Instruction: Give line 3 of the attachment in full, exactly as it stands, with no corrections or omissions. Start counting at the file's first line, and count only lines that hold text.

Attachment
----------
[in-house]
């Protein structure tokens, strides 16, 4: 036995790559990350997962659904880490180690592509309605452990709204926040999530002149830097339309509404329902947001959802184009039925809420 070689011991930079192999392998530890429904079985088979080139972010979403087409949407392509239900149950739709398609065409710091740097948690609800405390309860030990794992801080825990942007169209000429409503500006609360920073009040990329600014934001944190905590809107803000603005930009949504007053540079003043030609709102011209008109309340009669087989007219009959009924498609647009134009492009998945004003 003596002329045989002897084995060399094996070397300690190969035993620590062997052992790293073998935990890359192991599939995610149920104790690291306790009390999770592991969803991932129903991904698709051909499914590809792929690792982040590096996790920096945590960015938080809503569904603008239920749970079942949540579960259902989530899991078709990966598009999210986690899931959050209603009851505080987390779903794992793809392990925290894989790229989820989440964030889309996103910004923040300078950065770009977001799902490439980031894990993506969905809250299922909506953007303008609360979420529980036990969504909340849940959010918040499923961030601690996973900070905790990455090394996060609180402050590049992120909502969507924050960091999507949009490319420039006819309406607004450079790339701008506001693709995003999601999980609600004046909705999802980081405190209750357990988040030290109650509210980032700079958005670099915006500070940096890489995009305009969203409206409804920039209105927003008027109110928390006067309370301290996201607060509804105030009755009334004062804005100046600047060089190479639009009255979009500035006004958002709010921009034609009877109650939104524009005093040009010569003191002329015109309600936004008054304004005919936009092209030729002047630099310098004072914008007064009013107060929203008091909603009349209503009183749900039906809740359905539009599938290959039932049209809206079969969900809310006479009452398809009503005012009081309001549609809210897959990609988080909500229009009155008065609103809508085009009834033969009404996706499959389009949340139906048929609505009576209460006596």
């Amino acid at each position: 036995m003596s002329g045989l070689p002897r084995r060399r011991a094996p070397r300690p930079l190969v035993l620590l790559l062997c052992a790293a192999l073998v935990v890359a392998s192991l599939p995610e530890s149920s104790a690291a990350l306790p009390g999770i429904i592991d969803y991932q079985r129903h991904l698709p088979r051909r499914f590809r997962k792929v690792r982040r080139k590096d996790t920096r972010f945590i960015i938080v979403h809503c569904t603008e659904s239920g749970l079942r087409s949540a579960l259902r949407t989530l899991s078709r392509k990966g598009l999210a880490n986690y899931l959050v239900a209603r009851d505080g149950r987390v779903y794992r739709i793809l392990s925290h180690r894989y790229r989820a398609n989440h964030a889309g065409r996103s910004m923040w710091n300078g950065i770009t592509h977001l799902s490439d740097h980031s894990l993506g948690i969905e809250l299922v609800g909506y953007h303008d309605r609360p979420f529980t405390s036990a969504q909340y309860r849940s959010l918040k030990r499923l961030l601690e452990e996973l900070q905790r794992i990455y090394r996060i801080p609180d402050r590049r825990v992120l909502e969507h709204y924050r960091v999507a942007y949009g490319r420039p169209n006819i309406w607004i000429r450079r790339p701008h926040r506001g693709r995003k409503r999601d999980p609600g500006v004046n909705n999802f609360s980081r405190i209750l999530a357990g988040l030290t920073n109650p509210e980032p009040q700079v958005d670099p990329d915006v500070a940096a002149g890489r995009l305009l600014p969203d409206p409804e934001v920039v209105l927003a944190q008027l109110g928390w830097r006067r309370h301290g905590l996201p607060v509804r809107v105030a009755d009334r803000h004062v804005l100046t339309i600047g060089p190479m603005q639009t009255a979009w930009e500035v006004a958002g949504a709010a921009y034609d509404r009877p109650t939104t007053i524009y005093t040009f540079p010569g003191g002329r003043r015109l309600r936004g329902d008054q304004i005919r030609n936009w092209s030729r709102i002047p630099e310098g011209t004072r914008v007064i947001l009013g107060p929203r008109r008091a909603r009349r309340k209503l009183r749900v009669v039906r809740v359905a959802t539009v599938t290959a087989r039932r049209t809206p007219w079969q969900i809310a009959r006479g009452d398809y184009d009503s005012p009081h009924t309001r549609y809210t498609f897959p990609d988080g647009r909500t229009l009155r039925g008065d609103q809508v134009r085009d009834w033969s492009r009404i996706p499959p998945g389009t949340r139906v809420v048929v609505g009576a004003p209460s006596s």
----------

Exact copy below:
């Amino acid at each position: 036995m003596s002329g045989l070689p002897r084995r060399r011991a094996p070397r300690p930079l190969v035993l620590l790559l062997c052992a790293a192999l073998v935990v890359a392998s192991l599939p995610e530890s149920s104790a690291a990350l306790p009390g999770i429904i592991d969803y991932q079985r129903h991904l698709p088979r051909r499914f590809r997962k792929v690792r982040r080139k590096d996790t920096r972010f945590i960015i938080v979403h809503c569904t603008e659904s239920g749970l079942r087409s949540a579960l259902r949407t989530l899991s078709r392509k990966g598009l999210a880490n986690y899931l959050v239900a209603r009851d505080g149950r987390v779903y794992r739709i793809l392990s925290h180690r894989y790229r989820a398609n989440h964030a889309g065409r996103s910004m923040w710091n300078g950065i770009t592509h977001l799902s490439d740097h980031s894990l993506g948690i969905e809250l299922v609800g909506y953007h303008d309605r609360p979420f529980t405390s036990a969504q909340y309860r849940s959010l918040k030990r499923l961030l601690e452990e996973l900070q905790r794992i990455y090394r996060i801080p609180d402050r590049r825990v992120l909502e969507h709204y924050r960091v999507a942007y949009g490319r420039p169209n006819i309406w607004i000429r450079r790339p701008h926040r506001g693709r995003k409503r999601d999980p609600g500006v004046n909705n999802f609360s980081r405190i209750l999530a357990g988040l030290t920073n109650p509210e980032p009040q700079v958005d670099p990329d915006v500070a940096a002149g890489r995009l305009l600014p969203d409206p409804e934001v920039v209105l927003a944190q008027l109110g928390w830097r006067r309370h301290g905590l996201p607060v509804r809107v105030a009755d009334r803000h004062v804005l100046t339309i600047g060089p190479m603005q639009t009255a979009w930009e500035v006004a958002g949504a709010a921009y034609d509404r009877p109650t939104t007053i524009y005093t040009f540079p010569g003191g002329r003043r015109l309600r936004g329902d008054q304004i005919r030609n936009w092209s030729r709102i002047p630099e310098g011209t004072r914008v007064i947001l009013g107060p929203r008109r008091a909603r009349r309340k209503l009183r749900v009669v039906r809740v359905a959802t539009v599938t290959a087989r039932r049209t809206p007219w079969q969900i809310a009959r006479g009452d398809y184009d009503s005012p009081h009924t309001r549609y809210t498609f897959p990609d988080g647009r909500t229009l009155r039925g008065d609103q809508v134009r085009d009834w033969s492009r009404i996706p499959p998945g389009t949340r139906v809420v048929v609505g009576a004003p209460s006596s």